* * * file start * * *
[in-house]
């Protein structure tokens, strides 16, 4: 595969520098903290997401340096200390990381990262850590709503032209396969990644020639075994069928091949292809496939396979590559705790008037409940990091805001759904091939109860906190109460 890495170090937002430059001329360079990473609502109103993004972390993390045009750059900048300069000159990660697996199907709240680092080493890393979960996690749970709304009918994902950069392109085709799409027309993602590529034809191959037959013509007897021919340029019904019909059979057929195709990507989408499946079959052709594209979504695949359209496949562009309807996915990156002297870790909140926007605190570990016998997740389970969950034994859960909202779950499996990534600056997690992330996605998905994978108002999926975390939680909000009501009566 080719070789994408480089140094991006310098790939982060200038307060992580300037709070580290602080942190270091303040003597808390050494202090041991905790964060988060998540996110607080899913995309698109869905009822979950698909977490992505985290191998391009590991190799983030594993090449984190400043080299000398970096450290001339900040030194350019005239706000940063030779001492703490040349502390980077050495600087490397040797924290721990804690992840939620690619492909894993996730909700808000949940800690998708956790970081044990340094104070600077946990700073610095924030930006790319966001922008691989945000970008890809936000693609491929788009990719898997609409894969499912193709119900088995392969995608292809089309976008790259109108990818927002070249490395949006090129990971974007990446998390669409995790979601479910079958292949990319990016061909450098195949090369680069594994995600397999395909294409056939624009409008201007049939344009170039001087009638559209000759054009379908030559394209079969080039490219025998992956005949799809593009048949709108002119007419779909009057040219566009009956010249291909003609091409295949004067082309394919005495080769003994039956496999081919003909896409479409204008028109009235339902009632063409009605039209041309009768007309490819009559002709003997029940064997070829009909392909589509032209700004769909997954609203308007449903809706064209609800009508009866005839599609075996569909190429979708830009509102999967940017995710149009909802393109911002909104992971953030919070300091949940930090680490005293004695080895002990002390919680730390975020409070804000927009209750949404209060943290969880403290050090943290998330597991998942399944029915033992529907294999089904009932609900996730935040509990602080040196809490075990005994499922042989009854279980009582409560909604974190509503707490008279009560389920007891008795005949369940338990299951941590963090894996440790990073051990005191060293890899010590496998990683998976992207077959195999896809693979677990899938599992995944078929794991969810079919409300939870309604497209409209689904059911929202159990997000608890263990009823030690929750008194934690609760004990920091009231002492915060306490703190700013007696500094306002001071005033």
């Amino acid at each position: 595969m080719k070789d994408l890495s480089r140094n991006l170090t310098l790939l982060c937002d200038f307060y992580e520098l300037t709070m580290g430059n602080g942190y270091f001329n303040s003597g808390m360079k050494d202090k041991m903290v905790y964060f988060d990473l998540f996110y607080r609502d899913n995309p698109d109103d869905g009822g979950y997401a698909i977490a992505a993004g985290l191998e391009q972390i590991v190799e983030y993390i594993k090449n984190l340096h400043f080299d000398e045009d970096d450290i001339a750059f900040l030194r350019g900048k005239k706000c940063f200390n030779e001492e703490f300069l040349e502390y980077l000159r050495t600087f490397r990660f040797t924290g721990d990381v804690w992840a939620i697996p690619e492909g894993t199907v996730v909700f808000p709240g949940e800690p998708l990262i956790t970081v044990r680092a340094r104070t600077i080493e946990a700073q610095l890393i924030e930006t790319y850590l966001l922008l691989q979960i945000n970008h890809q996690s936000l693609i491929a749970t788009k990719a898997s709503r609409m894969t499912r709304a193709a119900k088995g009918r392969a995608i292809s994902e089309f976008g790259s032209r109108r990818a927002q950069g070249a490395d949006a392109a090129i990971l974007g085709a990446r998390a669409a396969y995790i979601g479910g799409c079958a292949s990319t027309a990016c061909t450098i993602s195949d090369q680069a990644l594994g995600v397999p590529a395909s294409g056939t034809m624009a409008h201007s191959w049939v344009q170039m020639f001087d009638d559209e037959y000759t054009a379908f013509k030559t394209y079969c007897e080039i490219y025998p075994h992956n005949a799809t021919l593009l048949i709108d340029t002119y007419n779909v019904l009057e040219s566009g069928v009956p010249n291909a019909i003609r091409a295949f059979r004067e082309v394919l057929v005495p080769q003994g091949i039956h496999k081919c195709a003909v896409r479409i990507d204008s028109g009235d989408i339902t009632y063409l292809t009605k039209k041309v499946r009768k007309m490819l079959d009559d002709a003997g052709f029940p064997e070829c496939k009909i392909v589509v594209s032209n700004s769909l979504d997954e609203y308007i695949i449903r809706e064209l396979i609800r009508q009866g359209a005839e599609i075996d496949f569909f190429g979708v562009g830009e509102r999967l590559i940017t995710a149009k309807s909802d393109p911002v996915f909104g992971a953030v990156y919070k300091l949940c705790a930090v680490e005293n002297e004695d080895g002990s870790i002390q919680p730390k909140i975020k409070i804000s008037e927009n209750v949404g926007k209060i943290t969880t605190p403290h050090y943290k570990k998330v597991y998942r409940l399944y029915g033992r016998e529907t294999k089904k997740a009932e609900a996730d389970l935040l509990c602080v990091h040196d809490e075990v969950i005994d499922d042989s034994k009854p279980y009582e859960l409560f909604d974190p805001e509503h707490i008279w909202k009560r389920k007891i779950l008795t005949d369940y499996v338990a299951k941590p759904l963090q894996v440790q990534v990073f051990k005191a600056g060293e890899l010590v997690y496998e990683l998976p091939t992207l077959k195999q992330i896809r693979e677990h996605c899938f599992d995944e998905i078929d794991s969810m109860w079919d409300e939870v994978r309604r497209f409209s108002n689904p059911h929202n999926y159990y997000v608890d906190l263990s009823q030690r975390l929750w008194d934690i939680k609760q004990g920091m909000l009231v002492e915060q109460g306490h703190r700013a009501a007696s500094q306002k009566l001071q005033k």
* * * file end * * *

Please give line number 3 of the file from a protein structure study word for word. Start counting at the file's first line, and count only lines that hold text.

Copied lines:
């Amino acid at each position: 595969m080719k070789d994408l890495s480089r140094n991006l170090t310098l790939l982060c937002d200038f307060y992580e520098l300037t709070m580290g430059n602080g942190y270091f001329n303040s003597g808390m360079k050494d202090k041991m903290v905790y964060f988060d990473l998540f996110y607080r609502d899913n995309p698109d109103d869905g009822g979950y997401a698909i977490a992505a993004g985290l191998e391009q972390i590991v190799e983030y993390i594993k090449n984190l340096h400043f080299d000398e045009d970096d450290i001339a750059f900040l030194r350019g900048k005239k706000c940063f200390n030779e001492e703490f300069l040349e502390y980077l000159r050495t600087f490397r990660f040797t924290g721990d990381v804690w992840a939620i697996p690619e492909g894993t199907v996730v909700f808000p709240g949940e800690p998708l990262i956790t970081v044990r680092a340094r104070t600077i080493e946990a700073q610095l890393i924030e930006t790319y850590l966001l922008l691989q979960i945000n970008h890809q996690s936000l693609i491929a749970t788009k990719a898997s709503r609409m894969t499912r709304a193709a119900k088995g009918r392969a995608i292809s994902e089309f976008g790259s032209r109108r990818a927002q950069g070249a490395d949006a392109a090129i990971l974007g085709a990446r998390a669409a396969y995790i979601g479910g799409c079958a292949s990319t027309a990016c061909t450098i993602s195949d090369q680069a990644l594994g995600v397999p590529a395909s294409g056939t034809m624009a409008h201007s191959w049939v344009q170039m020639f001087d009638d559209e037959y000759t054009a379908f013509k030559t394209y079969c007897e080039i490219y025998p075994h992956n005949a799809t021919l593009l048949i709108d340029t002119y007419n779909v019904l009057e040219s566009g069928v009956p010249n291909a019909i003609r091409a295949f059979r004067e082309v394919l057929v005495p080769q003994g091949i039956h496999k081919c195709a003909v896409r479409i990507d204008s028109g009235d989408i339902t009632y063409l292809t009605k039209k041309v499946r009768k007309m490819l079959d009559d002709a003997g052709f029940p064997e070829c496939k009909i392909v589509v594209s032209n700004s769909l979504d997954e609203y308007i695949i449903r809706e064209l396979i609800r009508q009866g359209a005839e599609i075996d496949f569909f190429g979708v562009g830009e509102r999967l590559i940017t995710a149009k309807s909802d393109p911002v996915f909104g992971a953030v990156y919070k300091l949940c705790a930090v680490e005293n002297e004695d080895g002990s870790i002390q919680p730390k909140i975020k409070i804000s008037e927009n209750v949404g926007k209060i943290t969880t605190p403290h050090y943290k570990k998330v597991y998942r409940l399944y029915g033992r016998e529907t294999k089904k997740a009932e609900a996730d389970l935040l509990c602080v990091h040196d809490e075990v969950i005994d499922d042989s034994k009854p279980y009582e859960l409560f909604d974190p805001e509503h707490i008279w909202k009560r389920k007891i779950l008795t005949d369940y499996v338990a299951k941590p759904l963090q894996v440790q990534v990073f051990k005191a600056g060293e890899l010590v997690y496998e990683l998976p091939t992207l077959k195999q992330i896809r693979e677990h996605c899938f599992d995944e998905i078929d794991s969810m109860w079919d409300e939870v994978r309604r497209f409209s108002n689904p059911h929202n999926y159990y997000v608890d906190l263990s009823q030690r975390l929750w008194d934690i939680k609760q004990g920091m909000l009231v002492e915060q109460g306490h703190r700013a009501a007696s500094q306002k009566l001071q005033k």